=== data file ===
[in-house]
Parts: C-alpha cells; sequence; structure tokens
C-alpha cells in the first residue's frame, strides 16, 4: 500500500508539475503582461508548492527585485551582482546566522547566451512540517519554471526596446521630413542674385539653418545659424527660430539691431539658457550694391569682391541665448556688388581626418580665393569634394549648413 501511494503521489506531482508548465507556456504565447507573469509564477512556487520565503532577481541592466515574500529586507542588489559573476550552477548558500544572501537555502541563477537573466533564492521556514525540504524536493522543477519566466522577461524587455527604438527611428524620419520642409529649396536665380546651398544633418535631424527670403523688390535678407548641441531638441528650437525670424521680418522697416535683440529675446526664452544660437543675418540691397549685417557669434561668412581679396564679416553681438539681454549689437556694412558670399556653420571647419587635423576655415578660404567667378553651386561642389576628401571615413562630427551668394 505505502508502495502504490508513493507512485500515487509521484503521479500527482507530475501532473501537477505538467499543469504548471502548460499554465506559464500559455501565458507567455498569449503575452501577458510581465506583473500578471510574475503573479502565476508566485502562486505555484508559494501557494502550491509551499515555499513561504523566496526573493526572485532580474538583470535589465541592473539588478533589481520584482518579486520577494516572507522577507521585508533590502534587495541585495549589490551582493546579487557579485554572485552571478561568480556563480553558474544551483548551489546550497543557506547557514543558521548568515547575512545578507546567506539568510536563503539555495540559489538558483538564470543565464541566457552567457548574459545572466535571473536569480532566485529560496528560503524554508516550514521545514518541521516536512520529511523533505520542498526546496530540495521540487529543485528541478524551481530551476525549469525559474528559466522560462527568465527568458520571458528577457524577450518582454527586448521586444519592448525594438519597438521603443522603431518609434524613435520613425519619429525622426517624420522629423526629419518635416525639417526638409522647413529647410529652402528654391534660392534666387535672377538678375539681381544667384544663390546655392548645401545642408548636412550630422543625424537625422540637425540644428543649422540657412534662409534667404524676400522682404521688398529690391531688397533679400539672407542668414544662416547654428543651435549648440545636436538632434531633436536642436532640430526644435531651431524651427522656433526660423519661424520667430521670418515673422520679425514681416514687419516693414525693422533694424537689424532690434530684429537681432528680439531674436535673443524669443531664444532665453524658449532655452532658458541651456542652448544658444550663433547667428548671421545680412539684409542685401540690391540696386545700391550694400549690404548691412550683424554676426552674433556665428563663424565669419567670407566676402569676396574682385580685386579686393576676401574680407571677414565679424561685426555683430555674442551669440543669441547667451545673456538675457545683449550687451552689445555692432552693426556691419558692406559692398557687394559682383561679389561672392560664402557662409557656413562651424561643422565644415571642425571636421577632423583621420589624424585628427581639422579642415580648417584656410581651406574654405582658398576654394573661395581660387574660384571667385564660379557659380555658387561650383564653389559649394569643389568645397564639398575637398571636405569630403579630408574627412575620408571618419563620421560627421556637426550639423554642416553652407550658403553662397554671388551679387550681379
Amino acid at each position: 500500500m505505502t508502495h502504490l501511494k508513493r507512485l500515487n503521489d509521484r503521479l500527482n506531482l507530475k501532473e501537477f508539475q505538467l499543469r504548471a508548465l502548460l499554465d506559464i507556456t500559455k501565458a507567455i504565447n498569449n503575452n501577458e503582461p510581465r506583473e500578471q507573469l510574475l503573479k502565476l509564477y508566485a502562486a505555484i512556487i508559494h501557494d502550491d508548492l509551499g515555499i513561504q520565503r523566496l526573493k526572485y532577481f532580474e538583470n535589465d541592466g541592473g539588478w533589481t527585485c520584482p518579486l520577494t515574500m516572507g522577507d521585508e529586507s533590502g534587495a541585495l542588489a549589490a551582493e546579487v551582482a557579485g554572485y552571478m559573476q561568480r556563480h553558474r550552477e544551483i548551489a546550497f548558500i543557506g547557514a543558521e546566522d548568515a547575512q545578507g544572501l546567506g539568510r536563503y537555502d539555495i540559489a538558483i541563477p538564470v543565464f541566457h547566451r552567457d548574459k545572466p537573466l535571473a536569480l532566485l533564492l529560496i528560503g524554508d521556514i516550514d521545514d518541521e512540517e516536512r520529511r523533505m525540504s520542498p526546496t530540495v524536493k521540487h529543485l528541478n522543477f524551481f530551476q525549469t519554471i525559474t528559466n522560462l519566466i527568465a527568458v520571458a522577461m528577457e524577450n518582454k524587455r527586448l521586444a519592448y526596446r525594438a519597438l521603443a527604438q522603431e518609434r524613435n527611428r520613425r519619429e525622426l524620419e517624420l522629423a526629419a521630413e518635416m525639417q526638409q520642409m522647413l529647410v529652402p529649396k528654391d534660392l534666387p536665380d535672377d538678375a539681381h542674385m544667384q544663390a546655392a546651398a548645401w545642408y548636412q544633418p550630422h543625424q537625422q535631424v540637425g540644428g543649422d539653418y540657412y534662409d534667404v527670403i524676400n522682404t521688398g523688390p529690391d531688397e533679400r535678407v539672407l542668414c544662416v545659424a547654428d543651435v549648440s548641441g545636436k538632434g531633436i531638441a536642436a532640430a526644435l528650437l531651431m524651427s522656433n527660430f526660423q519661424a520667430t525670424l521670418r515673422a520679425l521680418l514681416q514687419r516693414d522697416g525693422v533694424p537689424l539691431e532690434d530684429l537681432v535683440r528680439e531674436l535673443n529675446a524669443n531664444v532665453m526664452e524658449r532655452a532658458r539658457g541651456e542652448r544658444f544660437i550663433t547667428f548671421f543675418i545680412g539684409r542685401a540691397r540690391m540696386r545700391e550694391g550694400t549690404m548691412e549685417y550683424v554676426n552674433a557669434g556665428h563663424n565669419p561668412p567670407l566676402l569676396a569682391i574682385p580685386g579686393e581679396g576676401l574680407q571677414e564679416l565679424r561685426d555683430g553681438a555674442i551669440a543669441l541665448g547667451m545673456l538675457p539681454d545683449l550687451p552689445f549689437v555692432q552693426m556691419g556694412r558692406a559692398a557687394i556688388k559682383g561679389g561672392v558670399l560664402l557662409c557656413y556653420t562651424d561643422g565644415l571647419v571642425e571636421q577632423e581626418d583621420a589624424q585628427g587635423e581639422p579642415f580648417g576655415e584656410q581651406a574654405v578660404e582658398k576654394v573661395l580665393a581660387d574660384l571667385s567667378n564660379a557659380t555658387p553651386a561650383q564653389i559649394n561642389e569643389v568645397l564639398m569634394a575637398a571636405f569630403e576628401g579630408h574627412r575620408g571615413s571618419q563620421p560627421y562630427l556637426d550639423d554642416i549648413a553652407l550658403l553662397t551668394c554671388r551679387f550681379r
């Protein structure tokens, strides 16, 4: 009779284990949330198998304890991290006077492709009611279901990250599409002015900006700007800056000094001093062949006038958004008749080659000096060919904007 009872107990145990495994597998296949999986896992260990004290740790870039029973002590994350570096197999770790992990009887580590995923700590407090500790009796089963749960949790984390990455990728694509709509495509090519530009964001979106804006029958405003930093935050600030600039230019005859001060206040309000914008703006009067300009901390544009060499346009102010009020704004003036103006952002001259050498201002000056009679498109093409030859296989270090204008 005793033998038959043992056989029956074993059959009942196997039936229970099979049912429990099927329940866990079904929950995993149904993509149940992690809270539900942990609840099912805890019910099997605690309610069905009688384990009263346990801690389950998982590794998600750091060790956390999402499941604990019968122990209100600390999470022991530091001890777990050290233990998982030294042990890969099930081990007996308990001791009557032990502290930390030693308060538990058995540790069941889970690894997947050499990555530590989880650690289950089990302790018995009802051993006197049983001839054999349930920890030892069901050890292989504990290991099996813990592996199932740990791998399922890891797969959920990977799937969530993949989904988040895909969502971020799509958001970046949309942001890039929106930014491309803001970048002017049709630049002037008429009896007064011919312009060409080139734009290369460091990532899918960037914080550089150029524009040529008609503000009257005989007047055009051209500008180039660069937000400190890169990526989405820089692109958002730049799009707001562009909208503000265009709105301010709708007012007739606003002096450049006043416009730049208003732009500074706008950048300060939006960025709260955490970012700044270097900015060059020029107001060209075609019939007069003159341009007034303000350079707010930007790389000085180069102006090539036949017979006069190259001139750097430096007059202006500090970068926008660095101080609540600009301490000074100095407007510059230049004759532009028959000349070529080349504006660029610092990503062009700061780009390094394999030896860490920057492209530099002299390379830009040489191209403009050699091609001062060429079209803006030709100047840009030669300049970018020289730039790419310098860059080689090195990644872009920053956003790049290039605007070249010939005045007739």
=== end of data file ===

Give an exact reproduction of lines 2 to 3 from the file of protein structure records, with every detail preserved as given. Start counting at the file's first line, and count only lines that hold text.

Parts: C-alpha cells; sequence; structure tokens
C-alpha cells in the first residue's frame, strides 16, 4: 500500500508539475503582461508548492527585485551582482546566522547566451512540517519554471526596446521630413542674385539653418545659424527660430539691431539658457550694391569682391541665448556688388581626418580665393569634394549648413 501511494503521489506531482508548465507556456504565447507573469509564477512556487520565503532577481541592466515574500529586507542588489559573476550552477548558500544572501537555502541563477537573466533564492521556514525540504524536493522543477519566466522577461524587455527604438527611428524620419520642409529649396536665380546651398544633418535631424527670403523688390535678407548641441531638441528650437525670424521680418522697416535683440529675446526664452544660437543675418540691397549685417557669434561668412581679396564679416553681438539681454549689437556694412558670399556653420571647419587635423576655415578660404567667378553651386561642389576628401571615413562630427551668394 505505502508502495502504490508513493507512485500515487509521484503521479500527482507530475501532473501537477505538467499543469504548471502548460499554465506559464500559455501565458507567455498569449503575452501577458510581465506583473500578471510574475503573479502565476508566485502562486505555484508559494501557494502550491509551499515555499513561504523566496526573493526572485532580474538583470535589465541592473539588478533589481520584482518579486520577494516572507522577507521585508533590502534587495541585495549589490551582493546579487557579485554572485552571478561568480556563480553558474544551483548551489546550497543557506547557514543558521548568515547575512545578507546567506539568510536563503539555495540559489538558483538564470543565464541566457552567457548574459545572466535571473536569480532566485529560496528560503524554508516550514521545514518541521516536512520529511523533505520542498526546496530540495521540487529543485528541478524551481530551476525549469525559474528559466522560462527568465527568458520571458528577457524577450518582454527586448521586444519592448525594438519597438521603443522603431518609434524613435520613425519619429525622426517624420522629423526629419518635416525639417526638409522647413529647410529652402528654391534660392534666387535672377538678375539681381544667384544663390546655392548645401545642408548636412550630422543625424537625422540637425540644428543649422540657412534662409534667404524676400522682404521688398529690391531688397533679400539672407542668414544662416547654428543651435549648440545636436538632434531633436536642436532640430526644435531651431524651427522656433526660423519661424520667430521670418515673422520679425514681416514687419516693414525693422533694424537689424532690434530684429537681432528680439531674436535673443524669443531664444532665453524658449532655452532658458541651456542652448544658444550663433547667428548671421545680412539684409542685401540690391540696386545700391550694400549690404548691412550683424554676426552674433556665428563663424565669419567670407566676402569676396574682385580685386579686393576676401574680407571677414565679424561685426555683430555674442551669440543669441547667451545673456538675457545683449550687451552689445555692432552693426556691419558692406559692398557687394559682383561679389561672392560664402557662409557656413562651424561643422565644415571642425571636421577632423583621420589624424585628427581639422579642415580648417584656410581651406574654405582658398576654394573661395581660387574660384571667385564660379557659380555658387561650383564653389559649394569643389568645397564639398575637398571636405569630403579630408574627412575620408571618419563620421560627421556637426550639423554642416553652407550658403553662397554671388551679387550681379